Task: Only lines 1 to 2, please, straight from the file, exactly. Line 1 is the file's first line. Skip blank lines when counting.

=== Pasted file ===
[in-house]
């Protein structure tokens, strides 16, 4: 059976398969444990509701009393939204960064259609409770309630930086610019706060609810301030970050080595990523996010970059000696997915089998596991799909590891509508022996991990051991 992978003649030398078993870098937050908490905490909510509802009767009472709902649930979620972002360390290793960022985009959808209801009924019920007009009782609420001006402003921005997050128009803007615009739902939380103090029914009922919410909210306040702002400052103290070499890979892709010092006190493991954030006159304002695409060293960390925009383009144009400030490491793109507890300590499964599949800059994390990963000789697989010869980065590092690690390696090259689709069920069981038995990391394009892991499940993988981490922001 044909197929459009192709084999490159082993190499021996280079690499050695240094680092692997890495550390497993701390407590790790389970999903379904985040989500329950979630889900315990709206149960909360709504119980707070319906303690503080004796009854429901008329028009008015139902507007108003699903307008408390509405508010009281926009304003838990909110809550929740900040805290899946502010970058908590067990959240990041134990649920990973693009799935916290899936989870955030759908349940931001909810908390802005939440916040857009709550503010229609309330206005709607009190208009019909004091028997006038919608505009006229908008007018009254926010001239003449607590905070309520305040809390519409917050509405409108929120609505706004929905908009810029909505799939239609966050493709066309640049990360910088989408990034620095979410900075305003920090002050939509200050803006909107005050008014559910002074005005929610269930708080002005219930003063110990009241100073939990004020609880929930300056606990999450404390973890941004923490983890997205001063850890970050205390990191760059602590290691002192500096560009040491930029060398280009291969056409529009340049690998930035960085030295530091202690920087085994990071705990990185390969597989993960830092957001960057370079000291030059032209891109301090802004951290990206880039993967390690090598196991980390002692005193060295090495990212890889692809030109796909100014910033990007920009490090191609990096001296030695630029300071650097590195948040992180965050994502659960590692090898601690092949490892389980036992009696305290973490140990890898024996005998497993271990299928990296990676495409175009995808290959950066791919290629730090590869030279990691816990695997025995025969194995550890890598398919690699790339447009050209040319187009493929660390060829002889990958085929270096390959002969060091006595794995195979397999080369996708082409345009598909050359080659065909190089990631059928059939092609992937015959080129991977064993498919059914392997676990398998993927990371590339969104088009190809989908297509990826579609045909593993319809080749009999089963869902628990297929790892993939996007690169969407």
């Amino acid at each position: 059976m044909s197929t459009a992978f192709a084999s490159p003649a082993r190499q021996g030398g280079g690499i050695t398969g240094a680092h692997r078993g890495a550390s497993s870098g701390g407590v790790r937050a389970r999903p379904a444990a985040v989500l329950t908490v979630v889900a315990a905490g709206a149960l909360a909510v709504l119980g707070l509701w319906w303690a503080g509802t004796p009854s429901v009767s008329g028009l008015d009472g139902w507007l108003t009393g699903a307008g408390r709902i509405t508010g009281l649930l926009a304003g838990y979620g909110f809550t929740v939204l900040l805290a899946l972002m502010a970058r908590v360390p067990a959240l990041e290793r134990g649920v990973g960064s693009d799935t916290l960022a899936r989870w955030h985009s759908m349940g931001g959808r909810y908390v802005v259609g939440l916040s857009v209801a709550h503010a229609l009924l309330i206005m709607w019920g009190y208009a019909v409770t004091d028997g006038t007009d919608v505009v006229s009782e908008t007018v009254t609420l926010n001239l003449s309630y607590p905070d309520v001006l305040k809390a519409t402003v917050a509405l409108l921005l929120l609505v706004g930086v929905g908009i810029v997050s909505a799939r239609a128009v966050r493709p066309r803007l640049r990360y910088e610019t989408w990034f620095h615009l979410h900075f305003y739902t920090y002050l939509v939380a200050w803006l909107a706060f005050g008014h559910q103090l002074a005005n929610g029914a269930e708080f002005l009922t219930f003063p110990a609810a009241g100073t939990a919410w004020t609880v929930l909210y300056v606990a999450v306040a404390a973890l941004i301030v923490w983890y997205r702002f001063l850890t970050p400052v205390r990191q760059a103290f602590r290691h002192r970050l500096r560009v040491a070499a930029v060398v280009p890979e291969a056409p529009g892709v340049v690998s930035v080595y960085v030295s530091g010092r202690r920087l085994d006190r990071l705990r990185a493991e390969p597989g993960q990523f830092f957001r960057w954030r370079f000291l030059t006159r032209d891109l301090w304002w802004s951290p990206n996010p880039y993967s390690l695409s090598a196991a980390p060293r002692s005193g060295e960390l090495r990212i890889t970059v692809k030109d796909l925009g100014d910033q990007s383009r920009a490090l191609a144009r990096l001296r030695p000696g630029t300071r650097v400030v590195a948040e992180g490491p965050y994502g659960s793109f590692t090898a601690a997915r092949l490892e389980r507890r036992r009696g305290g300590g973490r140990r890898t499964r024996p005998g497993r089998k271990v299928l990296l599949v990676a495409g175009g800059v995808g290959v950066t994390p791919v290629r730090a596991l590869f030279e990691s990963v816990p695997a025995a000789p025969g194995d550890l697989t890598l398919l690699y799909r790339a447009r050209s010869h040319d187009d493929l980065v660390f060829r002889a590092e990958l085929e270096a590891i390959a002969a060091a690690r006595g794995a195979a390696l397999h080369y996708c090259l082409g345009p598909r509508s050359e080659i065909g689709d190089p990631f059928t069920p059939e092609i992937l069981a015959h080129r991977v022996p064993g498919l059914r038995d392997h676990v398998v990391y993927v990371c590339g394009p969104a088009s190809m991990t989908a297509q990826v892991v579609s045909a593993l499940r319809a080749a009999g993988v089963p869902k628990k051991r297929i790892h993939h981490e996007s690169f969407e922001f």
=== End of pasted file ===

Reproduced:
[in-house]
């Protein structure tokens, strides 16, 4: 059976398969444990509701009393939204960064259609409770309630930086610019706060609810301030970050080595990523996010970059000696997915089998596991799909590891509508022996991990051991 992978003649030398078993870098937050908490905490909510509802009767009472709902649930979620972002360390290793960022985009959808209801009924019920007009009782609420001006402003921005997050128009803007615009739902939380103090029914009922919410909210306040702002400052103290070499890979892709010092006190493991954030006159304002695409060293960390925009383009144009400030490491793109507890300590499964599949800059994390990963000789697989010869980065590092690690390696090259689709069920069981038995990391394009892991499940993988981490922001 044909197929459009192709084999490159082993190499021996280079690499050695240094680092692997890495550390497993701390407590790790389970999903379904985040989500329950979630889900315990709206149960909360709504119980707070319906303690503080004796009854429901008329028009008015139902507007108003699903307008408390509405508010009281926009304003838990909110809550929740900040805290899946502010970058908590067990959240990041134990649920990973693009799935916290899936989870955030759908349940931001909810908390802005939440916040857009709550503010229609309330206005709607009190208009019909004091028997006038919608505009006229908008007018009254926010001239003449607590905070309520305040809390519409917050509405409108929120609505706004929905908009810029909505799939239609966050493709066309640049990360910088989408990034620095979410900075305003920090002050939509200050803006909107005050008014559910002074005005929610269930708080002005219930003063110990009241100073939990004020609880929930300056606990999450404390973890941004923490983890997205001063850890970050205390990191760059602590290691002192500096560009040491930029060398280009291969056409529009340049690998930035960085030295530091202690920087085994990071705990990185390969597989993960830092957001960057370079000291030059032209891109301090802004951290990206880039993967390690090598196991980390002692005193060295090495990212890889692809030109796909100014910033990007920009490090191609990096001296030695630029300071650097590195948040992180965050994502659960590692090898601690092949490892389980036992009696305290973490140990890898024996005998497993271990299928990296990676495409175009995808290959950066791919290629730090590869030279990691816990695997025995025969194995550890890598398919690699790339447009050209040319187009493929660390060829002889990958085929270096390959002969060091006595794995195979397999080369996708082409345009598909050359080659065909190089990631059928059939092609992937015959080129991977064993498919059914392997676990398998993927990371590339969104088009190809989908297509990826579609045909593993319809080749009999089963869902628990297929790892993939996007690169969407």